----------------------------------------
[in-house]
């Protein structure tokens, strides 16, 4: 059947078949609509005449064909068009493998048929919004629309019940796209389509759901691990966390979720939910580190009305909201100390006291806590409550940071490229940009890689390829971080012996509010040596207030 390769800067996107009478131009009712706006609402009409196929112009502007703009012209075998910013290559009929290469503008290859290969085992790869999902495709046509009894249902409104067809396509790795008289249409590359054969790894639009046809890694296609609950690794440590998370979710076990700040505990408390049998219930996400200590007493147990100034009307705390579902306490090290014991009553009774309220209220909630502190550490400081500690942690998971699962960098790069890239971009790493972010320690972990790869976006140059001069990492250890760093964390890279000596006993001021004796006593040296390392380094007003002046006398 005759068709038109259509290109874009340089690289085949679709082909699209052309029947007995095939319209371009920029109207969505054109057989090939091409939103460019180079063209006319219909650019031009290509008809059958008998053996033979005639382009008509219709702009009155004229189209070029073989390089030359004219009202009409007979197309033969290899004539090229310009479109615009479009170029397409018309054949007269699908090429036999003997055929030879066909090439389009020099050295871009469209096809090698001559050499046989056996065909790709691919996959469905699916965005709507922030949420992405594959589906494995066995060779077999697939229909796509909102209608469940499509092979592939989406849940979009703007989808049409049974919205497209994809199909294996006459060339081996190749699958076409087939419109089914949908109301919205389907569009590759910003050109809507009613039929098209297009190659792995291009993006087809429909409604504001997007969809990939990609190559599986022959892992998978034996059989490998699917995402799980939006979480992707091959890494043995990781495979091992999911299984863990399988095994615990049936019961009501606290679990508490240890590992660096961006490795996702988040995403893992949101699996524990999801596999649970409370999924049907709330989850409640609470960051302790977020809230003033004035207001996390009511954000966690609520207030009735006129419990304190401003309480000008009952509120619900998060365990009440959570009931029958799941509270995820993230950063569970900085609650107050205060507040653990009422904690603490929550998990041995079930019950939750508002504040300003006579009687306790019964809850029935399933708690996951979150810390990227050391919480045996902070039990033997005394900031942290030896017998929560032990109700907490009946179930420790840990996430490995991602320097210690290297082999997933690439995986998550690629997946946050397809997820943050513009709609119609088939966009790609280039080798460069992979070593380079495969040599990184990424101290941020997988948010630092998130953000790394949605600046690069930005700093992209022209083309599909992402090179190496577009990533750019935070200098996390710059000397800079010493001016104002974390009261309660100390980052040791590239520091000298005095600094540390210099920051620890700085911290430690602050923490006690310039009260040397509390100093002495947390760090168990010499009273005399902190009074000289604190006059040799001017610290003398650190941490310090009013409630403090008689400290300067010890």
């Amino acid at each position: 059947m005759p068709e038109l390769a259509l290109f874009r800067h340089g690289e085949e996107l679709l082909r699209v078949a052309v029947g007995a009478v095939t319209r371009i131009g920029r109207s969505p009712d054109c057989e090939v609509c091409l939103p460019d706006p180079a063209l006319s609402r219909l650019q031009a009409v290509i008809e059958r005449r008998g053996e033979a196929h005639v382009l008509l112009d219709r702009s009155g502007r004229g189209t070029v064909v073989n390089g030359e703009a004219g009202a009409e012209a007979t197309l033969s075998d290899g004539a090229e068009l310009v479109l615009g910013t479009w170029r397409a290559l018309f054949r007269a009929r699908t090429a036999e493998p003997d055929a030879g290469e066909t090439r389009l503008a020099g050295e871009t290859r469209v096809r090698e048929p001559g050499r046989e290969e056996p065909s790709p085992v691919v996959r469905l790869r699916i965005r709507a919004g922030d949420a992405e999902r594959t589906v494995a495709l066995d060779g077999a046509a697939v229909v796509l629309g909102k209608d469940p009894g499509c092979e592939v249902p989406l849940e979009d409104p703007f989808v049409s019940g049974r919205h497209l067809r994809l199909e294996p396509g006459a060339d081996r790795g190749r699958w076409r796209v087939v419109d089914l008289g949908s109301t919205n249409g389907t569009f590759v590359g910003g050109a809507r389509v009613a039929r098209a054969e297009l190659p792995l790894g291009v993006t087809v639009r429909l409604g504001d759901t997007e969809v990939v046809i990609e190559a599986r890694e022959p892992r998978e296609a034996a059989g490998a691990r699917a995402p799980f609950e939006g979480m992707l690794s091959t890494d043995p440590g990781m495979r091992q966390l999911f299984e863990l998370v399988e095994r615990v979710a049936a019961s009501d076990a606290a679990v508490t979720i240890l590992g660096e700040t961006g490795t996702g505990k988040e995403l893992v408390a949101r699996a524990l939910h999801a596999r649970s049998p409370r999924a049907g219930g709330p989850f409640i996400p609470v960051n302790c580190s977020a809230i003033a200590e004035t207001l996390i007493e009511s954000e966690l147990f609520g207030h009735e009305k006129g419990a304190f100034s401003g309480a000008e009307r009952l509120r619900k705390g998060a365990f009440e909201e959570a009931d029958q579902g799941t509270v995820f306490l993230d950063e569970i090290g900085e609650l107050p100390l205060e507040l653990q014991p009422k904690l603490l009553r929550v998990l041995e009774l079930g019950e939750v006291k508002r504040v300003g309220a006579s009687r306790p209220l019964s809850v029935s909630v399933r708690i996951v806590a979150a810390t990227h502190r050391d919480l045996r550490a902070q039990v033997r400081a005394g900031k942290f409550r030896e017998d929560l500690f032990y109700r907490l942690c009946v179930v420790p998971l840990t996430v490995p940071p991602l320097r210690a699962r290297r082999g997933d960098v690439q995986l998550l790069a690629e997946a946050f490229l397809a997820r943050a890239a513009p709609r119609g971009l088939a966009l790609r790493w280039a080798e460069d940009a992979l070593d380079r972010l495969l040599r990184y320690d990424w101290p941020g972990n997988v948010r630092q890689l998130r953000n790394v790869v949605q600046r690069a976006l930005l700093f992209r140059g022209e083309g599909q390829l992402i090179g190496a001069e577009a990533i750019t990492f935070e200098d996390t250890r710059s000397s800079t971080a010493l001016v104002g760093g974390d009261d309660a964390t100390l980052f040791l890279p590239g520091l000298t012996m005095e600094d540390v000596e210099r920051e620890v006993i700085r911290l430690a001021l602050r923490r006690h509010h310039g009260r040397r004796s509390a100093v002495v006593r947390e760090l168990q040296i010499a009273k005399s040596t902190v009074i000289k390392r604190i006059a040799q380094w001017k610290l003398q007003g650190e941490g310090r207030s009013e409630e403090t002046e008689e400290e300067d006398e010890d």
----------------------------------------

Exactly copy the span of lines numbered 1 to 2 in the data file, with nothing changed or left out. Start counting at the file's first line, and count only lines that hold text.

[in-house]
């Protein structure tokens, strides 16, 4: 059947078949609509005449064909068009493998048929919004629309019940796209389509759901691990966390979720939910580190009305909201100390006291806590409550940071490229940009890689390829971080012996509010040596207030 390769800067996107009478131009009712706006609402009409196929112009502007703009012209075998910013290559009929290469503008290859290969085992790869999902495709046509009894249902409104067809396509790795008289249409590359054969790894639009046809890694296609609950690794440590998370979710076990700040505990408390049998219930996400200590007493147990100034009307705390579902306490090290014991009553009774309220209220909630502190550490400081500690942690998971699962960098790069890239971009790493972010320690972990790869976006140059001069990492250890760093964390890279000596006993001021004796006593040296390392380094007003002046006398 005759068709038109259509290109874009340089690289085949679709082909699209052309029947007995095939319209371009920029109207969505054109057989090939091409939103460019180079063209006319219909650019031009290509008809059958008998053996033979005639382009008509219709702009009155004229189209070029073989390089030359004219009202009409007979197309033969290899004539090229310009479109615009479009170029397409018309054949007269699908090429036999003997055929030879066909090439389009020099050295871009469209096809090698001559050499046989056996065909790709691919996959469905699916965005709507922030949420992405594959589906494995066995060779077999697939229909796509909102209608469940499509092979592939989406849940979009703007989808049409049974919205497209994809199909294996006459060339081996190749699958076409087939419109089914949908109301919205389907569009590759910003050109809507009613039929098209297009190659792995291009993006087809429909409604504001997007969809990939990609190559599986022959892992998978034996059989490998699917995402799980939006979480992707091959890494043995990781495979091992999911299984863990399988095994615990049936019961009501606290679990508490240890590992660096961006490795996702988040995403893992949101699996524990999801596999649970409370999924049907709330989850409640609470960051302790977020809230003033004035207001996390009511954000966690609520207030009735006129419990304190401003309480000008009952509120619900998060365990009440959570009931029958799941509270995820993230950063569970900085609650107050205060507040653990009422904690603490929550998990041995079930019950939750508002504040300003006579009687306790019964809850029935399933708690996951979150810390990227050391919480045996902070039990033997005394900031942290030896017998929560032990109700907490009946179930420790840990996430490995991602320097210690290297082999997933690439995986998550690629997946946050397809997820943050513009709609119609088939966009790609280039080798460069992979070593380079495969040599990184990424101290941020997988948010630092998130953000790394949605600046690069930005700093992209022209083309599909992402090179190496577009990533750019935070200098996390710059000397800079010493001016104002974390009261309660100390980052040791590239520091000298005095600094540390210099920051620890700085911290430690602050923490006690310039009260040397509390100093002495947390760090168990010499009273005399902190009074000289604190006059040799001017610290003398650190941490310090009013409630403090008689400290300067010890």